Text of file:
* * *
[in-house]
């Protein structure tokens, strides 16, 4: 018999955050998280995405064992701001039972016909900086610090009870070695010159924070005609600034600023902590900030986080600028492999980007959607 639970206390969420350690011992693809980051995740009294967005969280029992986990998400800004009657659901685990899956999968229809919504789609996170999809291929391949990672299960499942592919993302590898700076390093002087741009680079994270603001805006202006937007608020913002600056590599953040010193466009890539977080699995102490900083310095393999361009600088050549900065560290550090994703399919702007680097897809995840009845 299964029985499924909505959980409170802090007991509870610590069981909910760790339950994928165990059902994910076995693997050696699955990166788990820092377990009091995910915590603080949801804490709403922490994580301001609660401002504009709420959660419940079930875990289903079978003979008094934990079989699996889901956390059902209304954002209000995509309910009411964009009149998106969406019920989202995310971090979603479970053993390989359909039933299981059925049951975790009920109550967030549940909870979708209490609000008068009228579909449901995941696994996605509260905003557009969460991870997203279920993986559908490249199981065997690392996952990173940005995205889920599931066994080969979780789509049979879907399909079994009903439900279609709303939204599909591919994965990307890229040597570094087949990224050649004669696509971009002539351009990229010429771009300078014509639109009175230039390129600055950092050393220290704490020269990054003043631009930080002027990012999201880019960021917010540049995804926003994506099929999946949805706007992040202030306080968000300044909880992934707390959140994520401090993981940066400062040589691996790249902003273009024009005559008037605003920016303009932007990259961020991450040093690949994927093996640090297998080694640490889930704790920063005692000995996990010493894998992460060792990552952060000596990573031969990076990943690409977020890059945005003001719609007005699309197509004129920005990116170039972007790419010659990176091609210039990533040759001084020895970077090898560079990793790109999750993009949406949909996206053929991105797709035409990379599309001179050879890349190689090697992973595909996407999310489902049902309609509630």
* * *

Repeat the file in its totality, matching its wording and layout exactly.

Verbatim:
[in-house]
């Protein structure tokens, strides 16, 4: 018999955050998280995405064992701001039972016909900086610090009870070695010159924070005609600034600023902590900030986080600028492999980007959607 639970206390969420350690011992693809980051995740009294967005969280029992986990998400800004009657659901685990899956999968229809919504789609996170999809291929391949990672299960499942592919993302590898700076390093002087741009680079994270603001805006202006937007608020913002600056590599953040010193466009890539977080699995102490900083310095393999361009600088050549900065560290550090994703399919702007680097897809995840009845 299964029985499924909505959980409170802090007991509870610590069981909910760790339950994928165990059902994910076995693997050696699955990166788990820092377990009091995910915590603080949801804490709403922490994580301001609660401002504009709420959660419940079930875990289903079978003979008094934990079989699996889901956390059902209304954002209000995509309910009411964009009149998106969406019920989202995310971090979603479970053993390989359909039933299981059925049951975790009920109550967030549940909870979708209490609000008068009228579909449901995941696994996605509260905003557009969460991870997203279920993986559908490249199981065997690392996952990173940005995205889920599931066994080969979780789509049979879907399909079994009903439900279609709303939204599909591919994965990307890229040597570094087949990224050649004669696509971009002539351009990229010429771009300078014509639109009175230039390129600055950092050393220290704490020269990054003043631009930080002027990012999201880019960021917010540049995804926003994506099929999946949805706007992040202030306080968000300044909880992934707390959140994520401090993981940066400062040589691996790249902003273009024009005559008037605003920016303009932007990259961020991450040093690949994927093996640090297998080694640490889930704790920063005692000995996990010493894998992460060792990552952060000596990573031969990076990943690409977020890059945005003001719609007005699309197509004129920005990116170039972007790419010659990176091609210039990533040759001084020895970077090898560079990793790109999750993009949406949909996206053929991105797709035409990379599309001179050879890349190689090697992973595909996407999310489902049902309609509630």